As I crossed the next village, the children there cheered and waved to me. A few of them shouted “Pick up, pick up”  – perhaps they meant “buck up” I laughed aloud as one of them gave me a high five.

Crossed several small rivers and hit the town of Bhandara. It was mid morning,  and the city traffic was bad. One of the motorcyclists slowed down started cruising with me and asked me a few questions. He wanted to know where I was from and where was I going. Then he asked me as to why am I cycling, and said it’s crazy to cycle around. My reply “because young men like you ride motorbikes” made him speed up, I did not see him again.

The river Wainganga was in sight. The graceful meandering river is very wide and a sight to behold. I have an affinity towards water, and I love the sight of any large water body. I got down from my cycle replenished my electrolytes by drinking 200 ml Enerzal, and took some photographs of the river. Decided to take more pictures on my way back and climbed back on the saddle.

Wainganga River
Wainganga River

Headwinds and crosswinds began somewhere around 9.45 am reducing my speed a bit.

Soon the road was passing through what seemed like a small teak wood forest, another quick break, took some more photographs before I pulled at the food point at 10.58 Am.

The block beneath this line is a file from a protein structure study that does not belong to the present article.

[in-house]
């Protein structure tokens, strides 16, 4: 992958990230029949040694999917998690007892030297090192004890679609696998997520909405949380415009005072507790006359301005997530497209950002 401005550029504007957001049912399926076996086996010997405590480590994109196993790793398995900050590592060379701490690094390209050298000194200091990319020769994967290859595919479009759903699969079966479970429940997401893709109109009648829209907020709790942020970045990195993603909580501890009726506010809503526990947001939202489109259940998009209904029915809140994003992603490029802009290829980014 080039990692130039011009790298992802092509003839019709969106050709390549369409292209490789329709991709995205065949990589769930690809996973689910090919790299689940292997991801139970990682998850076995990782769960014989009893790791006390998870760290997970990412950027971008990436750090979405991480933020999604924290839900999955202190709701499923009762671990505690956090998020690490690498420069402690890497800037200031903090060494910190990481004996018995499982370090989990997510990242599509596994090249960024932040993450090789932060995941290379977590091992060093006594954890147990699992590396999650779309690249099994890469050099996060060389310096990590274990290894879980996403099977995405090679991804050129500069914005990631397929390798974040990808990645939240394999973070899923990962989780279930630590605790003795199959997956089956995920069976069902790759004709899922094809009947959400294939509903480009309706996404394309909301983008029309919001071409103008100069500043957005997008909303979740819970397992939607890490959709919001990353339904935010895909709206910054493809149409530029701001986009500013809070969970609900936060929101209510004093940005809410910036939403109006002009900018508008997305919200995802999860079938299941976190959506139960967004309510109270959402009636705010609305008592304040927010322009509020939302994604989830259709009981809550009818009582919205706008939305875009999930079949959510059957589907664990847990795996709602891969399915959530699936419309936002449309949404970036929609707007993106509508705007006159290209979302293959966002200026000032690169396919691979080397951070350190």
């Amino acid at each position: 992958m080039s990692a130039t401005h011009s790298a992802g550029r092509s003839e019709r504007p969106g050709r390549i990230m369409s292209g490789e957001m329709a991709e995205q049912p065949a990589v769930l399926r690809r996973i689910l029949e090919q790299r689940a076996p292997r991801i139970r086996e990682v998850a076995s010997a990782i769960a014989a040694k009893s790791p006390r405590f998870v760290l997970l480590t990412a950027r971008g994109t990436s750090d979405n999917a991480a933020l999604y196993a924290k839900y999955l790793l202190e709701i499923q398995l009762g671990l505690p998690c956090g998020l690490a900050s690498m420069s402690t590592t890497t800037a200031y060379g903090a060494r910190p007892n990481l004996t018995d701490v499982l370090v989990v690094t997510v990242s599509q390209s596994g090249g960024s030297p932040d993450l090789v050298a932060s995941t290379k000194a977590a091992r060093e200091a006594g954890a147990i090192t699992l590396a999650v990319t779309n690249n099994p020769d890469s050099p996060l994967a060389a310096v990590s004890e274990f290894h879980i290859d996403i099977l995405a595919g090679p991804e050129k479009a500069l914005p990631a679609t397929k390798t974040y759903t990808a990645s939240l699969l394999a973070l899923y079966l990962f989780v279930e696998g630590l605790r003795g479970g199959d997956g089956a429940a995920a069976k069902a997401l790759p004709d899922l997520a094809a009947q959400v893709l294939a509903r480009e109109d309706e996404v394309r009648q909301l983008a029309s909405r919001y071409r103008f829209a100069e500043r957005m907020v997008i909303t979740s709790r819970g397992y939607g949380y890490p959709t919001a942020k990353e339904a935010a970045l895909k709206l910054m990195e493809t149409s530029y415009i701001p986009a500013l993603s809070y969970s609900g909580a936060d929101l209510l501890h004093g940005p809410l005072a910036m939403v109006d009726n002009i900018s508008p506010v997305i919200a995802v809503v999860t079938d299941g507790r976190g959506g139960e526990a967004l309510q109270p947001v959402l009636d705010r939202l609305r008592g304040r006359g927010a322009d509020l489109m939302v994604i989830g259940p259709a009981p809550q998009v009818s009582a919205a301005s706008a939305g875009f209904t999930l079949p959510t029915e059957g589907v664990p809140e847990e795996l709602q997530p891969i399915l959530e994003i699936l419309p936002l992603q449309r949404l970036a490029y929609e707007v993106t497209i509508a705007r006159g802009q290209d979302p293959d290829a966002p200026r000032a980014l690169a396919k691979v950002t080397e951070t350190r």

The food point was at 95kms and had Khichidi ready for all the riders. Met some fellow riders there, got rid of my remaining woolen clothes and gave to Mr. Aniruddha Kulkarni who was the volunteer at that point, to be carried back home. After a 35 minute break, T K Prashant decided to ride with me and I was back on the saddle towards the selfie and U-turn point at 100 km. Prashant had fallen down while coming was hurt and wanted to give up, I was urging him to cycle on.

While we were taking selfies, Nitesh pulled in. He too was suffering from muscle cramps. Told him to not give up and carry on the remaining 100 km.